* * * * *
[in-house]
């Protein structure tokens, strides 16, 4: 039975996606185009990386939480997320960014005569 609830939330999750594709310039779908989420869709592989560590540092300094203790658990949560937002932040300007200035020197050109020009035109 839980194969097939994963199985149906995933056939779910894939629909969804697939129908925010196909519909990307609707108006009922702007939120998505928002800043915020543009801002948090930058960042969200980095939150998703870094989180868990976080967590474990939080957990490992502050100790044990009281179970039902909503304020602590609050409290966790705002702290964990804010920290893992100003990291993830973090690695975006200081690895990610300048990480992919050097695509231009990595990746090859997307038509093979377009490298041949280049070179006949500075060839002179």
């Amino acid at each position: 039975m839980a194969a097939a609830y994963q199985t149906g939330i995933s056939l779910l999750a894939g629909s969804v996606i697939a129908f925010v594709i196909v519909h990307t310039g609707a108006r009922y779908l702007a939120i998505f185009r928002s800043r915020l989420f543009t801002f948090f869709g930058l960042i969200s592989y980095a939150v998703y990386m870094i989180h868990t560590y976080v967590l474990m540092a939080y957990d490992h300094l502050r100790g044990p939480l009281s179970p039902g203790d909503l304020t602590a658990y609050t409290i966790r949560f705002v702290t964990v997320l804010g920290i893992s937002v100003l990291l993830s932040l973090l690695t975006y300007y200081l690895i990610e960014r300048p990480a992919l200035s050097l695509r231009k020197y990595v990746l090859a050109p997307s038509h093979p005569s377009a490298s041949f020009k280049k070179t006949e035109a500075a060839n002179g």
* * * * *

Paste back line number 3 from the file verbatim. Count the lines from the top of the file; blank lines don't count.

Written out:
């Amino acid at each position: 039975m839980a194969a097939a609830y994963q199985t149906g939330i995933s056939l779910l999750a894939g629909s969804v996606i697939a129908f925010v594709i196909v519909h990307t310039g609707a108006r009922y779908l702007a939120i998505f185009r928002s800043r915020l989420f543009t801002f948090f869709g930058l960042i969200s592989y980095a939150v998703y990386m870094i989180h868990t560590y976080v967590l474990m540092a939080y957990d490992h300094l502050r100790g044990p939480l009281s179970p039902g203790d909503l304020t602590a658990y609050t409290i966790r949560f705002v702290t964990v997320l804010g920290i893992s937002v100003l990291l993830s932040l973090l690695t975006y300007y200081l690895i990610e960014r300048p990480a992919l200035s050097l695509r231009k020197y990595v990746l090859a050109p997307s038509h093979p005569s377009a490298s041949f020009k280049k070179t006949e035109a500075a060839n002179g």